When the Golden Age of Fishes ended 359 million years ago, more than 75% of Earth’s species were eliminated. The Devonian Period, as it was also known, was over. As life rebounded, a new era of abundance—the Carboniferous Period—had begun.
On land, the world’s first rainforests emerged. Early clubmosses, conifers, and cycads—some more than 100 feet (33 meters) tall—covered the planet with foliage. Through fervid photosynthesis these dense jungles pumped enormous quantities of oxygen into the atmosphere. As a result, the skies were richer in oxygen than they are today. Because the Earth was warmer and lacked polar ice caps, the seas rose 400 feet (120 meters) above modern levels.
Under these tropical conditions, arthropods grew extraordinarily large. There were dragonflies the size of seagulls (ex: Meganeura), scorpions the size of dogs (ex: Pulmonoscorpius), and millipedes the size of pythons (ex: Arthropleura). Amphibians, too, grew larger than their modern descendants. Some of them, like the 5-foot-long (1.5-meter-long) Eryops, lived in freshwater and preyed on giant insects. Others, like the seagoing Stereospondyli, exceeded 20 feet (6 meters) in length and hunted smaller amphibians. The first reptiles also appeared.
Due to the Devonian mass extinction, marine biodiversity changed significantly. Most of the ammonites, trilobites, and reef-building corals went extinct. For the next 100 million years, reef-building occurred in a diminished state. Vertebrates, too, were dealt a heavy blow. More than 44% of backboned creatures died out. Lobe-finned fish were decimated while the placoderms were completely eradicated.
The competition gone, sharks conquered the Carboniferous waters with incredible variety. During this Golden Age of Sharks, 45 families of sharks (compared to 40 today) prowled the oceans, rivers, and seas. Species from the Devonian—Cladoselache, Ctenacanthus, Iniopteryx, Stethacanthus, and others—survived the mass extinction and radiated across the planet. The freshwater Xenacanthiformes also endured; their remains litter the coal swamps that give the Carboniferous Period its name. A myriad of sharks arose during this time of widespread evolution. Notable examples include the edestidae, the hybodontiformes, and the petalodontiformes.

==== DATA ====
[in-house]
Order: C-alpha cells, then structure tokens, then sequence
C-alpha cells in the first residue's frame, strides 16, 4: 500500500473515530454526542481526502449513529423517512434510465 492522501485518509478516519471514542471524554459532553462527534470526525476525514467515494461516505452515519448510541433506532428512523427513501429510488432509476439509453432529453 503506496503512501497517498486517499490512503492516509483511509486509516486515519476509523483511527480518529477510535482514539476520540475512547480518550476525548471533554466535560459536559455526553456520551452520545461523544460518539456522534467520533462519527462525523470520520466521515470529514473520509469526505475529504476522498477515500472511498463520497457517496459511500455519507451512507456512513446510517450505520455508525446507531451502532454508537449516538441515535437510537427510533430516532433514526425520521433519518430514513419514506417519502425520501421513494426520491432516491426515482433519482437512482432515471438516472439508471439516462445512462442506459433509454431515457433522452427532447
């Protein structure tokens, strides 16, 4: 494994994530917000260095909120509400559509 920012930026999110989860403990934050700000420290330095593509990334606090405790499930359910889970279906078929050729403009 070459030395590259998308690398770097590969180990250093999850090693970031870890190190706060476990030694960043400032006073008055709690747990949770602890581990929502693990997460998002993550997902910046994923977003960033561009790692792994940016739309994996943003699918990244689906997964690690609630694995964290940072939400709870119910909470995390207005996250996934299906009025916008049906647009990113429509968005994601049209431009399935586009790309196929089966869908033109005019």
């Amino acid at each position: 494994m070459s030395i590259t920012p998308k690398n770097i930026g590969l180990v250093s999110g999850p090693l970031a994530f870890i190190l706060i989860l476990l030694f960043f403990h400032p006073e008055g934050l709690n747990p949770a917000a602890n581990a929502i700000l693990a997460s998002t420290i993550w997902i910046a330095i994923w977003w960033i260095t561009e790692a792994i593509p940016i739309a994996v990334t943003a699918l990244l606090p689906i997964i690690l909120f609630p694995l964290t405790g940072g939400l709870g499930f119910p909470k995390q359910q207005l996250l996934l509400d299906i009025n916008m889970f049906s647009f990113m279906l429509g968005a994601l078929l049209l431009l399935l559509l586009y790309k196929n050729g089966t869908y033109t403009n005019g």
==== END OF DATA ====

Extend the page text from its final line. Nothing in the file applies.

The edestidae, or “scissor-tooth” sharks, were one such family. Identified by their bizarre saw-like jaws, edestids have confounded paleontologists for decades. Edestus giganteus, the flagship representative, is the definition of strange. Its teeth only grow in linear brackets that leave the gums exposed. Its jaws are even weirder; they curve outward from the skull. How this creature reached 20 feet in length (let alone fed itself) is still a mystery.
The 15-foot-long (4-meter-long) Helicoprion also defies explanation. While the edestid’s upper jaw is standard fare, its lower jaw—a coil of serrated teeth similar to a circular saw—is fascinatingly curious. The whorl’s purpose—and location—is still hotly debated, although many ichthyologists believe the shark used it to crush ammonite shells. For all its eccentricities, Helicoprion was a successful genus; it persisted into the Jurassic 130 million years later.